When I first saw the article about the possible return of elk in Almost Maryland, I was ecstatic. I thought this would be a boost to tourism and the hunting community, and the farm lands of Mount Savage would be the perfect place.
The more I thought about it, however, I realize it’s a bad idea, for two reasons.
1) Any cattle farmer around has a story of deer clipping the electric fence with their hooves, and cattle being out of the pasture overnight. To prevent this with elk, farmers will have to install two or three wire high-tensile fencing. The average cost for two wire high-tensile fencing is approximately $2 a foot. A square mile requires 1,800 feet of fencing. Multiply that by two equals 3,600 feet.
How many acres is the average cattle farm in Allegany County? How about Garrett County? The great thing is, there are taxpayer funded subsidies to help pay for this fencing at approximately $1 a foot. Return elk to Almost Maryland and the amount of requests for subsidizing high-tensile fencing will definitely increase. Assuming most of your readers are against wasteful government spending, they will have second thoughts about supporting the return of elk.
2) The health of our forests has been greatly diminished with the absence of predators, four-legged and two-legged type. I know I’m out of the ordinary because I’m all about hunting doe, but most of my fellow farmers understand that.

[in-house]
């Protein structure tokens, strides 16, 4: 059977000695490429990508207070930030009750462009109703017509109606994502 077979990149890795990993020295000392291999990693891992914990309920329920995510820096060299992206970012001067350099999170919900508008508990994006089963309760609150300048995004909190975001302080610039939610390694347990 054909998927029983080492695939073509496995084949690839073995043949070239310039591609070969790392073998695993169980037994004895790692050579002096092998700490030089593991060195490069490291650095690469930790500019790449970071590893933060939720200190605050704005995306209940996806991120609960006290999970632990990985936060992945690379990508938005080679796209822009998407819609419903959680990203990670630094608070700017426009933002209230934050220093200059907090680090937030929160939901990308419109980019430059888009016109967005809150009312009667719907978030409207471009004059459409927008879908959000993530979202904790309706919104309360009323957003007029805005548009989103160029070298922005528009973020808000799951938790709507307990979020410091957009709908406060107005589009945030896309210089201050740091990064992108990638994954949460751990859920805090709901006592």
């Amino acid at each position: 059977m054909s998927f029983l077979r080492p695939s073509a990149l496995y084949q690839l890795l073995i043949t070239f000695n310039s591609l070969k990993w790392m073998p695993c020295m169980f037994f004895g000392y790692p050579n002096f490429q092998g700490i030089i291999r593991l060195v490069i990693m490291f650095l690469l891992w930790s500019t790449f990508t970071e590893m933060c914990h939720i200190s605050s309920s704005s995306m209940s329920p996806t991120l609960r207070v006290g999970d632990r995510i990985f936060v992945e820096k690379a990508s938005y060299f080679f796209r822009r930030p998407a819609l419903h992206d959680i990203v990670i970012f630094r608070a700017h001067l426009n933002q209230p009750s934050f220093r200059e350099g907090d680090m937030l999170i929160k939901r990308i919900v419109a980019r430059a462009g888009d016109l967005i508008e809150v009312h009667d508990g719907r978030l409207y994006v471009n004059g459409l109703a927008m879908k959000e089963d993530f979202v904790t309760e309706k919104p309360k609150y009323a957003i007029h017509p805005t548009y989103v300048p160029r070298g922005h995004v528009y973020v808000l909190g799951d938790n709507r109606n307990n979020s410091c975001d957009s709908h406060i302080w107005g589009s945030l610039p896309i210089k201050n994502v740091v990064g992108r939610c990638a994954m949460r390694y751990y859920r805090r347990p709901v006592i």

The return of elk is not going to increase the number of hunters in Maryland. Maybe on the short term, but the novelty will wear off and we’ll be back to a small number of hunters in the mountains again. I’m seeing enough damage in our woods: native plants, oak regeneration, and Japanese stilt grass spreading into the forests around Mount Savage and the Highlands Trail. We don't need another large herbivore!
Thanks for maintaining a great Outdoor Page every Sunday.
There must be some sort of Gregorian mechanism I don’t understand that makes calendar time go by faster from Sept. 6 through early December.
Hunter, 90, bags buck
I had the pleasure of meeting you about four years ago during a banquet for the Allegany/Garrett Sportsmen’s Association. I was that year’s recipient of their annual scholarship.
- Happy hunter
Pa. bear numbers reported
Hunters killed 2,308 bears during the recent Pennsylvania season, according to the Pennsylvania Game Commission.
Safari Club winner’s bear killed illegally in Alaska
A Michigan woman who received a prestigious award from an international hunting organization for killing a grizzly bear in the Arctic National Wildlife Refuge four years ago was sentenced in federal court in Fairbanks recently for illegally killing the bear.
Three bears recently shot
The number of bears to have perished on Maryland roadways in 2013 rose slightly to 39, according to an unofficial count maintained by the Cumberland Times-News.
Quota met for Kentucky bear bow hunters
Hunters met the quota of 10 bears during Kentucky’s inaugural archery/crossbow season for black bears, which recently ended.
Times-News will use deer photos
The Cumberland Times-News will use photographs of hunters with deer that they harvested during the 2013 seasons. There is no charge.
Venison main course
I have an unscientific observation for
What’s new, right?
Go online for W.Va. hunt/fish info
The expression “information at the
touch of a button” could have been
coined for the newest feature on
the Division of Natural Resources’
- More Outdoors Headlines
- Time flies